When I was younger, I would often snoop through my mom’s jewelry box. It’s a tradition in Pakistani culture to receive gold once you get married, and while most things were kept away in a safe, she kept a few at home that I often admired, one being a gold necklace with her and my dad’s name set in a simple script. I remember being 11 at the time and asking my mom for a necklace with my name on it, and sure enough, she had one stored away for me that was made after I was born.
Now, I’m 22 and the necklace still remains on my neck. I know it may seem frivolous to some, but carrying my name—one that I have often purposely butchered for others to pronounce easier—gave me a firm grasp on it. It wasn’t till I saw my four-year-old niece prance around proudly saying her name, and tell me how it upset her when people mispronounced it till I understood how much one’s name plays a significant role in their identity, especially when their identity is one that is often questioned or misunderstood in society.
Nameplate jewelry is the personalized style that is known to be an endearing gift and can be found on some of the most popular jewelry sites today. While the nameplate carries importance in my Pakistani heritage, it carries a similar meaning for many others of different backgrounds from Black to Latin cultures. When I went to research more on the style and how it translates to people all over, I found Documenting the Nameplate, a project and study started by Marcel Rosa-Salas and Isabel Flower in which they take a deep dive into the meaning of nameplate culture, and document stories of people and their connection to their jewelry.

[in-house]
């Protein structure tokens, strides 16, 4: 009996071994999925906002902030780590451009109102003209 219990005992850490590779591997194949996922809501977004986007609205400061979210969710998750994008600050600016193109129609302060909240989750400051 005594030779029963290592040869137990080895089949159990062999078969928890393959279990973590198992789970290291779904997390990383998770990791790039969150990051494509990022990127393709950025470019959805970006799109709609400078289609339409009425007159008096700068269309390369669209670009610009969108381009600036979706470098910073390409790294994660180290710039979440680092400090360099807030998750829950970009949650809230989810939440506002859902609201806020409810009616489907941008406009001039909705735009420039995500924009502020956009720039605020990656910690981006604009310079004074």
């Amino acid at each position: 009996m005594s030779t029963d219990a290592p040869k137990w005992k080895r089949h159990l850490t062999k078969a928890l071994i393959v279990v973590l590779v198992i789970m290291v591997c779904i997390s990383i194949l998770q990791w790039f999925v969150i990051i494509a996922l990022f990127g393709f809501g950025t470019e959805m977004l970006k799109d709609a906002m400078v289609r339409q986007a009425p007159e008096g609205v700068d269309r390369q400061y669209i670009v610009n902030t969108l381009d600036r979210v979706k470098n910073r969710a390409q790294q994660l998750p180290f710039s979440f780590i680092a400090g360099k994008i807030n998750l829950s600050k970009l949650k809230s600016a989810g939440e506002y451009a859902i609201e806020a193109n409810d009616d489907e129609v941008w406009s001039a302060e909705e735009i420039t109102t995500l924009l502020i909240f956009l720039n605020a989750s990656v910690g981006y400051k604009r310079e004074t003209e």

Curious to see what they’ve found in their research, I reached out to the duo to learn more about the place nameplate jewelry holds in today’s culture. Read below to see what they had to say.
Being art and Ph.D. students, there are so many things you can analyze. What drew you to this intersection of fashion and culture?
Marcel has a Ph.D. in anthropology and Isabel has a BA in studio art and art history. This pedagogical lens has definitely informed our approach to our work (both independently and together). However, what really prompted us to bond over our shared love of nameplates early in our friendship was a curiosity about an everyday material culture that tends to be overlooked within critical discourse and academia. Nameplates are a prime example of an extremely popular and global phenomenon, dear to us both, that (to our knowledge) had never been formally studied, documented, or written about.